The first question is easier. Although the toll of the war was enormous — it led to what are estimated to be hundreds of thousands of excess deaths and millions of people displaced — Rajiv Chandrasekaran, former Post bureau chief in Baghdad, reports that today Iraq is doing surprisingly all right. It’s more peaceful and prosperous; oil is heading out; and foreign investment is coming in. Baghdad is “thriving,” even.
That makes the second question harder. Does the country’s current state mean U.S. actions weren’t so harmful after all?
That’s a dangerous way of thinking. As Chandrasekaran writes, “That ignores all that we did, through our carelessness and incompetence in the early years, to make the problem worse.” Besides, any thriving in Iraq is mostly thanks to the hard work of Iraqis themselves.
Iraqi-French reporter and author Feurat Alani, meanwhile, isn’t sure what being Iraqi means anymore.
Before the war, “the country still cohered,” he writes. It might have been fraying on the edges a bit, but for the most part, the people of his parents’ homeland weren’t Sunnis or Shiites so much as Iraqis. Then the tribalistic government the United States put in place post-invasion “left the country with a sectarian political system that carved into marble a political power-sharing dynamic between Sunnis, Shiites and Kurds.”
Two decades on, Iraq might be back. “Iraqi” is still a work in progress.
Facing the fully optimized future
For those of us who can barely remember what we had for lunch by the end of the day, the idea of algorithms tweaking our experience based on years of data on our habits is a little frightening.
But that’s just the start of what our Big Data is being used for, writes columnist Bina Venkataraman, “as insurers, lenders, employers, hospitals and landlords use a vast array of information sources and predictive algorithms to make decisions that profoundly affect people’s lives.”
It’s a Wild West right now regarding how firms are allowed to harness the intimate data they collect about us. Without any federal limitations, they’re edging up rates, delaying medical care, perhaps prematurely winnowing job applicant pools based on our information. Bina writes that it’s imperative to corral this practice now.
As she points out, we’ve long accepted some data-driven decision-making — say, charging higher auto insurance for a chronic speeder. But some build bias into what should be level playing fields — for example, a formula that could cause you to lose out on an apartment because of the Zip code you grew up in.
So where’s the line? It’s a tough question. Bina proposes that algorithmic decision-making should stop shy of where following the data means fortifying existing disparities. Her column has a few unsettling examples of where that has happened — as well as a few optimistic models for policy that could help make sure it doesn’t happen again.
Your line may be elsewhere. Email in your thoughts if so.
Chaser: Read the Editorial Board’s call for a bipartisan tech privacy bill from this Congress
From columnist David Ignatius’s discussion with the former secretary of state about China’s brokering of a detente between Iran and Saudi Arabia.
Kissinger sees a “substantial change” in strategy in the Middle East, which David’s column explains. For decades, the region was unipolar, with only the United States capable of negotiating deals on behalf of hostile states.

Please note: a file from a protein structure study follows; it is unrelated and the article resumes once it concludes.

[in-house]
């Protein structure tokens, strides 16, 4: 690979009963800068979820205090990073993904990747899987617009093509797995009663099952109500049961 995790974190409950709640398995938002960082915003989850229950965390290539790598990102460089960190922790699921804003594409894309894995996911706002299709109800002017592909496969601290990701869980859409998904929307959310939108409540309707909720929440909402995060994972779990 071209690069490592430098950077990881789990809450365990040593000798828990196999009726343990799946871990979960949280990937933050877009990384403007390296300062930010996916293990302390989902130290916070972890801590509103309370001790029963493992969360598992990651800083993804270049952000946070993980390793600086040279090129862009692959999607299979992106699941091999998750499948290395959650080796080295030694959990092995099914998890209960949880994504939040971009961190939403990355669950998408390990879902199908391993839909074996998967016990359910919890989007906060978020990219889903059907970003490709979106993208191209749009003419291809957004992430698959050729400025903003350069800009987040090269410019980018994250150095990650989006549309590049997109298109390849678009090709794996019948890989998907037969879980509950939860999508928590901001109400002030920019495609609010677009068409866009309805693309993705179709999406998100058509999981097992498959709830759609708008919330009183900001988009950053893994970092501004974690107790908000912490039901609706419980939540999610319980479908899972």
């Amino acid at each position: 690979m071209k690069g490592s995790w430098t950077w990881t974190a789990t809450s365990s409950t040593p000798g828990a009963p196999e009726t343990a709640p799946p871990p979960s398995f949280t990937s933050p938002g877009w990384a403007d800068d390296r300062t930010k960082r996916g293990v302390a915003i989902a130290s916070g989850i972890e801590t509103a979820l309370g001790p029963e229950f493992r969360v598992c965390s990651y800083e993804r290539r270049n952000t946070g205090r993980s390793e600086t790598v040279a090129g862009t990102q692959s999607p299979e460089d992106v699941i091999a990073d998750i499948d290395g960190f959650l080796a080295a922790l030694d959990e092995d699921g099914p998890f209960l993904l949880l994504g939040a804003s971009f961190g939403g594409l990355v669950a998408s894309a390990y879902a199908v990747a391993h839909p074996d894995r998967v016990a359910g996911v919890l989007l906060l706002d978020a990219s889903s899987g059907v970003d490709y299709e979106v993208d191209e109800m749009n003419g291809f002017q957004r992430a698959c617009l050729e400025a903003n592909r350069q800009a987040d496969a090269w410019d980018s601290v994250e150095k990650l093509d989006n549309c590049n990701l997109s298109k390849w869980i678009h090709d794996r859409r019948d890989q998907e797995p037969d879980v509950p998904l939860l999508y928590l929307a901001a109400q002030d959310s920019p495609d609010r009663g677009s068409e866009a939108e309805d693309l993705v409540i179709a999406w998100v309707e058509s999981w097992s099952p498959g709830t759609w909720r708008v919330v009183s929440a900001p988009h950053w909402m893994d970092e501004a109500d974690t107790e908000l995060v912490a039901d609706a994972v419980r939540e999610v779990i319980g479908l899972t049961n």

An ascendant China won’t supplant the United States there; its recent success depended in many ways on a lot of hard-won U.S. groundwork. But it does herald a multipolar Middle East, in which states have options as to where to turn.
That balance of power, “with its ceaseless hedging,” David writes, “will have its own dangers.”
Chaser: In his latest column, Fareed Zakaria worries our foreign policy has lost the “flexibility and suppleness” to succeed in a multipolar arena.
There are no atheists in foxholes, and, at the moment, there are no libertarians at Silicon Valley Bank.
The tech bros who had their money squirreled away there very quickly quit their complaining about “big government” when it came time for big government to save them, Eugene Robinson has observed. It’s amazing how quickly “profligate spending and money printing coming out of Washington” — a past gripe of venture capitalist David Sacks — turned into “Stop this crisis NOW. Announce that all depositors will be safe.”
Or, as Gene put it, “I want my big-government rescue, and I want it now.”
Gene says the rescue was the right move, avoiding as it (potentially) did a “catastrophic run on regional banks.” George Will disagrees.
George’s column sides with the tech bros … back before their hypocritical transformation. The federal government’s intervention was indeed profligate, he writes; when a bank such as SVB fails, let it fail. Otherwise, “here comes capitalism without risk: profits private, losses socialized. Americans shall forgo the creativity of capitalism’s ‘creative destruction’ by avoiding the destruction.”
Chaser: Columnist Sebastian Mallaby presents two numbers that prove the banking mayhem could be far from over.
- Where should the new FBI headquarters go? Virginia says Virginia. Maryland says Maryland. (And, well, D.C. says D.C.)
- A state Supreme Court race in Wisconsin will be a bellwether for 2024, Greg Sargent writes. Even more, the race itself could be instrumental in stopping election subversion.
It’s a goodbye. It’s a haiku. It’s … The Bye-Ku.
Plus! A Friday bye-ku (Fri-ku!) from reader Allen M.:
Have your own newsy haiku? Email it to me, along with any questions/comments/ambiguities. Have a great weekend!